Author ORCID Identifier
https://orcid.org/0000-0003-4424-2506 Darroch Fiona
Chimamanda Ngozi Adichie’s novel Americanah provides provocative reflections on intertextuality and becoming by exploring the potentially transformative power of “blog-writing.” Through a combined reading of Mayra Rivera’s Poetics of the Flesh and Adichie’s Americanah, this article details intersections between the virtual and the material; writing in the (imagined “other-wordly”) blogosphere about the organic matter of hair. The narrator of the novel, Ifemelu, establishes a blog after she shares her story to decide to stop using relaxants and to allow her hair to be natural, via an online chat-room; she refuses to go through ritual performances in order to succeed as a migrant in America. In this article I argue that Adichie’s detailing of Ifemelu’s relationship with her hair explores the way in which creative practice, or poetics, is intimately connected to the journey of our flesh; social history is marked on our bodies. The blog becomes a confessional which details the demeaning effect that social constructions of race have had on her body. But the blog ultimately becomes self-destructive. It is only when Ifemelu returns to Nigeria that she embodies the transformative and cathartic power of contemporary modes of story-telling, and where she is finally able to “spin herself into being.”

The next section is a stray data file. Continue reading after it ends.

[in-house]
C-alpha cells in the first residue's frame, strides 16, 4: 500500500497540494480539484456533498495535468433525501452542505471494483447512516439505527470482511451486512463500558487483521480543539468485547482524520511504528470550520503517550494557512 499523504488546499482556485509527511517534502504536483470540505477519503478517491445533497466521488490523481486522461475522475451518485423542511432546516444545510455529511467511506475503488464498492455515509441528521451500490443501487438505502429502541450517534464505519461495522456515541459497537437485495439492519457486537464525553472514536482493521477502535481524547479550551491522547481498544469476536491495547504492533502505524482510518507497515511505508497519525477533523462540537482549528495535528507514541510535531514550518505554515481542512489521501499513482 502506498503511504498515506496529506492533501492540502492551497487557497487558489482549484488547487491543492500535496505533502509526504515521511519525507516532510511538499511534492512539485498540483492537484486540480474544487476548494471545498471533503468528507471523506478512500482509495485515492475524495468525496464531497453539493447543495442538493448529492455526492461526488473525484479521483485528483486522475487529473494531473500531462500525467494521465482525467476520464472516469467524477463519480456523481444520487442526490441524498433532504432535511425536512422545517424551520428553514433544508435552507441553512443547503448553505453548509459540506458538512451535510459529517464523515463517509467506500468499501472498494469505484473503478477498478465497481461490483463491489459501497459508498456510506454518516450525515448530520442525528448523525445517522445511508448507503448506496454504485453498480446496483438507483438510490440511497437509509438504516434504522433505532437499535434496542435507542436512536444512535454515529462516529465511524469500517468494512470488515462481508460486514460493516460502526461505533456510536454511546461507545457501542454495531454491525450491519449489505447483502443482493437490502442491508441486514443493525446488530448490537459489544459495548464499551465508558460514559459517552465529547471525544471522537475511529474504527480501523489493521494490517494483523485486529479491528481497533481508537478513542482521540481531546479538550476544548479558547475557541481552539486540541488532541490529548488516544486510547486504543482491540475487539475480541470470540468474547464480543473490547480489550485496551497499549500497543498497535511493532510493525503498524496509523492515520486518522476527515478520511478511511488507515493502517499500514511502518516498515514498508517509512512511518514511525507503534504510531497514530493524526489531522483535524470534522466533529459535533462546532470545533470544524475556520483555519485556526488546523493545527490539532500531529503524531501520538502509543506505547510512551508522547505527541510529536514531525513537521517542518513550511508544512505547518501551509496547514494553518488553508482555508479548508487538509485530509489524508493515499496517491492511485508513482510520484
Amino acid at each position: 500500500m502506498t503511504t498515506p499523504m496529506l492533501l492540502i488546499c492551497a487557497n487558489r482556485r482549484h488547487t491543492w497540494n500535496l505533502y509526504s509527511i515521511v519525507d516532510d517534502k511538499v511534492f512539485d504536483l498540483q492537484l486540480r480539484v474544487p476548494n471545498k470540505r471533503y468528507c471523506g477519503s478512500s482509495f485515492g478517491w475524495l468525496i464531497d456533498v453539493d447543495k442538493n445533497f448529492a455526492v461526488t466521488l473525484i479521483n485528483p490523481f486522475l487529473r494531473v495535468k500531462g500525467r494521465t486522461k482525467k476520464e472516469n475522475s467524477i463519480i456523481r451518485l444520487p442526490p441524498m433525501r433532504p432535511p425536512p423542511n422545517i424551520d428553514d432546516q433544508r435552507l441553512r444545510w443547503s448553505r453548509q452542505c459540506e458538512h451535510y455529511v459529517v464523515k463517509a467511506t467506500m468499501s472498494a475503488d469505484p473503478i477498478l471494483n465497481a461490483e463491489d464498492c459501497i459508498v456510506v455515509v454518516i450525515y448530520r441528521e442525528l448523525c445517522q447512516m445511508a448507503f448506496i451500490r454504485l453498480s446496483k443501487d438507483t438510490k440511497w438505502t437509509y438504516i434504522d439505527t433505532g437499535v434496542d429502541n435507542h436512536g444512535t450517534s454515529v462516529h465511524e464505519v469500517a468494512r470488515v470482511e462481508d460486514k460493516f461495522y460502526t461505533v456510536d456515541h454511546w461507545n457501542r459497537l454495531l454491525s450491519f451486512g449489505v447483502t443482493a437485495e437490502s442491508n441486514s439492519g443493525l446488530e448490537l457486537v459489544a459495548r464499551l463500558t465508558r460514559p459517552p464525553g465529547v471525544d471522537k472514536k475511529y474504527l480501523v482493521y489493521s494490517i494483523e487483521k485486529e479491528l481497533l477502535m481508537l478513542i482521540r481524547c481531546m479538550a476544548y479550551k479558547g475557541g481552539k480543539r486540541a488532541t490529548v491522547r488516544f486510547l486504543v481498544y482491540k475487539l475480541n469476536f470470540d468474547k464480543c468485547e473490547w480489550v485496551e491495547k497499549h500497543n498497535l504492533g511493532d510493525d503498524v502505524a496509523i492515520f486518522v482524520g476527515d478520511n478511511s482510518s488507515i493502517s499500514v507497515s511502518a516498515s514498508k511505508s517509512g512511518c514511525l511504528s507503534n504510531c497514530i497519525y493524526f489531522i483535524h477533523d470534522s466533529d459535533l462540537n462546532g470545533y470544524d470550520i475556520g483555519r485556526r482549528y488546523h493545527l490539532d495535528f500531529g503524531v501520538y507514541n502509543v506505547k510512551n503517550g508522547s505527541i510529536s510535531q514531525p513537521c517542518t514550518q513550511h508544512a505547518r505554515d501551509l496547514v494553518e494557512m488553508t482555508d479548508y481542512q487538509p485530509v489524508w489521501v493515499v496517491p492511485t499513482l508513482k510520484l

Adichie, theopoetics, materiality, hair, blog-writing
Arts and Humanities | English Language and Literature | Race, Ethnicity and Post-Colonial Studies
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Cruz-Gutiérrez, Cristina. “Hair Politics in the Blogosphere: Safe Spaces and the Politics of Self-representation in Chimamanda Adichie’s Americanah.” Journal of Postcolonial Writing 55. 1 (2019): 66–79. Web. 22 Oct. 2019. https://doi.org/10.1080/17449855.2018.1462243
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Rivera, Mayra “Poetics Ashore.” Literature and Theology: A Special Issue on Theopoetics 33.3 (2019): 241–47. Print. https://doi.org/10.1093/litthe/frz025
Rivera, Mayra Poetics of the Flesh. Durham: Duke UP, 2015. Print.
Sandwith, Corinne. “Frailties of the Flesh: Observing the Body in Chimamanda Ngozi Adichie’s Purple Hibiscus.” Research in African Literatures 47.1 (2016): 95–108. Web. 4 Sept. 2019. https://doi.org/10.2979/reseafrilite.47.1.95